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jimufctna24

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About jimufctna24

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  • Birthday 06/24/1987

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  1. jimufctna24

    The new MMA general news, events and thoughts thread

    Great article by Jordan Breen about the history of the lightweight division - http://www.sherdog.com/news/articles/A-Lightweight-At-the-End-of-the-Tunnel-140861 Elsewhere, Jones has stoked rumours that he might headline UFC 230 at MSG. Schaub suggested earlier in the week that Jones should rematch Gus on the show. Of course, the world is not good enough for that to become a reality. But fucking hell, I would like to see it.
  2. jimufctna24

    The new MMA general news, events and thoughts thread

    Only Koscheck, Thacker and Lodune Sincaid are missing from the reunion photo.
  3. jimufctna24

    MMA Unpopular Opinions

    At the moment, yes. I think a prime version of Cain would beat any version of Fedor head to head. I also think that Fedor could have beefed up his resume a bit more in Pride by squaring off against the likes of Barnett and Sergei. However, for all Fedor's shortcomings, I don't see a better candidate. Fedor's resume compares well to Miocic's for reasons I underlined. Injuries have seriously negated Cain's potential.
  4. jimufctna24

    MMA Unpopular Opinions

    It was fleeting, but for a good 18 months or so, he was a legit killer. Come on now. Tim was in decent shape for the Fedor fight. Much better shape than he was in for the Mercer fight. Sylvia had beaten Vera only 8 months prior and had taken rounds off Big Nog just 4/5 months prior. There was nothing to say that Timmeh was past his best heading into the Fedor fight. It was the Fedor loss that sent Arlovski into a tailspin. The Arlovski that Fedor faced was the very best version. He had been training with Freddie Roach going into that fight and was coming off knockout wins over Nelson and Rothwell. I already compared Fedor and Miocic's resumes on a previous page. I have no idea why you are so keen to dismiss Fedor's scalps as overrated or has-beens, but you don't extend the same sentiments to Miocic's scalps. If Arlovski and Sylvia were past their best when Fedor fought them, then what can we say about the versions of Overeem, Hunt and JDS that Miocic fought? If Cro Cop is overrated, then what about Ngannou? If losing to Hendo is embarrassing, then what about losing to Struve? Fedor beat the two best heavyweights he faced head to head in Big Nog and the 2005 version of Cro Cop. Miocic lost to the two best heavyweights he faced in the 2014 version of JDS and D.C. So I am being clear, I don't dispute that Fedor fought a lot of cans in Pride. I also ignore his wins post-Strikeforce for obvious reasons.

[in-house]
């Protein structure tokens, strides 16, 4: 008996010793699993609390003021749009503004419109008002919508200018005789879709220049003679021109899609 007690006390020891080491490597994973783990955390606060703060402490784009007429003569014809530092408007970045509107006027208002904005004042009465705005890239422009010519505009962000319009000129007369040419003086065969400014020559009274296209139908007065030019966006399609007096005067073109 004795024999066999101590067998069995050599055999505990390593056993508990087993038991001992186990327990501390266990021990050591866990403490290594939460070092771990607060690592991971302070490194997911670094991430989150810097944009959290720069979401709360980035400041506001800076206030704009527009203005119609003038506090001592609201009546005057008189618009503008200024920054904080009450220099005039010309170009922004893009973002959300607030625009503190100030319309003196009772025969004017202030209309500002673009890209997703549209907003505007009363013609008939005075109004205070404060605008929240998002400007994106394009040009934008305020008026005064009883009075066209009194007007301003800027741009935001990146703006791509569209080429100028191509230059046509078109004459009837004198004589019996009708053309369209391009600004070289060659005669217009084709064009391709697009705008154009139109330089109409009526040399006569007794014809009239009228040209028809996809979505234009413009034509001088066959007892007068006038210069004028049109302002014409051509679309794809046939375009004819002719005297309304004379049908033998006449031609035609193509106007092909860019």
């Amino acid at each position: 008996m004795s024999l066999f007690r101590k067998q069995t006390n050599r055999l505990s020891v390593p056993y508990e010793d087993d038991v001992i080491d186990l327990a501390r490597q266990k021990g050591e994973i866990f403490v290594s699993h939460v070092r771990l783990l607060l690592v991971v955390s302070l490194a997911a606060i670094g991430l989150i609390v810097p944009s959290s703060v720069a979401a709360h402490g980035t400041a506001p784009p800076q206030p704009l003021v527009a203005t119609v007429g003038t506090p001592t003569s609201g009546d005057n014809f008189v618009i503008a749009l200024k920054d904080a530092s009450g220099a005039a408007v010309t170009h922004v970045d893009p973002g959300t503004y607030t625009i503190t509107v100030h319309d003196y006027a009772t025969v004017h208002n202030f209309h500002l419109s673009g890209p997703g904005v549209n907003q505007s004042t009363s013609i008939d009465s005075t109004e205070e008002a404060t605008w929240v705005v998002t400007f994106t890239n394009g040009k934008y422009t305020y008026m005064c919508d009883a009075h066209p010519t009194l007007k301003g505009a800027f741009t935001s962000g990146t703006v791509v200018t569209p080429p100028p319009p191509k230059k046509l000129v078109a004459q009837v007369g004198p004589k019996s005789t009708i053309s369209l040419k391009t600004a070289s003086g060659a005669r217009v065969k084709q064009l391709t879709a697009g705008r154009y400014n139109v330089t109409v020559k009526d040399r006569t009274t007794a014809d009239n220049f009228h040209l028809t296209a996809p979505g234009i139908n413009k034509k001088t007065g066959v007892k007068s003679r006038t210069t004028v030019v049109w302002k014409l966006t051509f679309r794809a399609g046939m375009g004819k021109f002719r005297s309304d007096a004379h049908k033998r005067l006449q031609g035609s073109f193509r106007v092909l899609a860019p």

5. jimufctna24

    MMA Unpopular Opinions

    Shogun did turn out to be a legit killer though, if you ignore those first 18 months where his performances suffered from knee injuries. Afterwards. he walloped Liddell, beat the seemingly unbeatable Machida twice (the first fight was a robbery), and avenged his earlier loss against Forrest. He therefore beat 3/4 of the UFC's best Light-Heavyweights from that era, with Rashad being the only exception. The Jones loss tells us very little. By all rights, the two should have been separated by at least one weightclass. The game completely changed once Jones turned up. Two of the three fighters he lost to in Strikeforce were Pride stalwarts (Hendo and Werdum). He actually performed very well against heavyweights who had fought predominantly in the states. Arlovski and Sylvia dominated the US heavyweight scene in the mid-2000s and were still in their primes when Fedor beat them. Rogers was a flash in the pan, but dangerous for a brief period. Big Foot was, of course, the exception. If you look at Fedor circa 2004, he looked much more solid than the 2011 version and moved a lot quicker. He used to be able to explode out of danger. The 2011 version had clearly faded. Despite this, I do think the Werdum loss could have happened to a prime Fedor or anyone other heavyweight past or present. Werdum has the game to submit anyone.
  6. jimufctna24

    MMA Unpopular Opinions

    I was going on their initial tenures in the UFC only. I don't think it's fair to rate many of the Pride fighter's success in the UFC as they entered the winter of their careers. Some were already past their best before making the move stateside. Also, Werdum became a more well-rounded heavyweight as his career progressed. Comparing Werdum circa 2005 with Werdum circa 2015 is like comparing two completely different fighters. As is comparing Fedor circa 2004 to Fedor circa 2011. Fighers mature and excel at different times and for different reasons.